When Breath, Eyes, Memory was published in 1994, Edwidge Danticat was hailed by Publishers Weekly as "a distinctive new voice with a sensitive insight into Haitian culture." Although there are some similarities between Sophie's story and Danticat's own life, the work is largely fiction, informed by Danticat's own experience. The book was the culmination of many years of writing, beginning in Danticat's adolescence, when she wrote a story about coming to America to be with her mother; this story was the seed for the later, much longer work.
Danticat continued work on the novel during her pursuit of a Master of Fine Arts degree in writing at Brown University, where she was given a full scholarship. Written as her master's thesis, the unfinished book was eagerly awaited by Soho Press, which offered Danticat a $5,000 advance for it.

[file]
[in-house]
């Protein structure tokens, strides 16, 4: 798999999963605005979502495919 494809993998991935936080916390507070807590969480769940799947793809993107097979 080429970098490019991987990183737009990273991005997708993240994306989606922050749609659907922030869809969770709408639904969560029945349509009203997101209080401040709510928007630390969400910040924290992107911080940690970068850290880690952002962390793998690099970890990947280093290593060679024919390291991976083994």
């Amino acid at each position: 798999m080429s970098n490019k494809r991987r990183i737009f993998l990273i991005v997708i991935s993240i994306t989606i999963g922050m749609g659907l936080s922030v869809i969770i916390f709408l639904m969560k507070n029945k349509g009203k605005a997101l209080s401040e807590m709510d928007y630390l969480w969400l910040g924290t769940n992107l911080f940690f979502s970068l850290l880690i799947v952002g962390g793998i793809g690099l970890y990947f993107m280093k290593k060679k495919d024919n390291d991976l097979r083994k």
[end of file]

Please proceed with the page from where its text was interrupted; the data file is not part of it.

Not everyone in the Haitian community approved of the book. In the book, Sophie's mother Martine "tests" her to see if she is still a virgin by putting a finger into Sophie's vagina. Although virginity is highly regarded in Haitian culture, most Haitian-Americans no longer follow this practice, and some felt that Danticat's depiction of it made Haitians seem backward and sexually abusive. Danticat is aware that many people see her as a spokesperson for Haitians, but disagrees with the notion: she is just one person, writing about her own experience, and there are many other voices.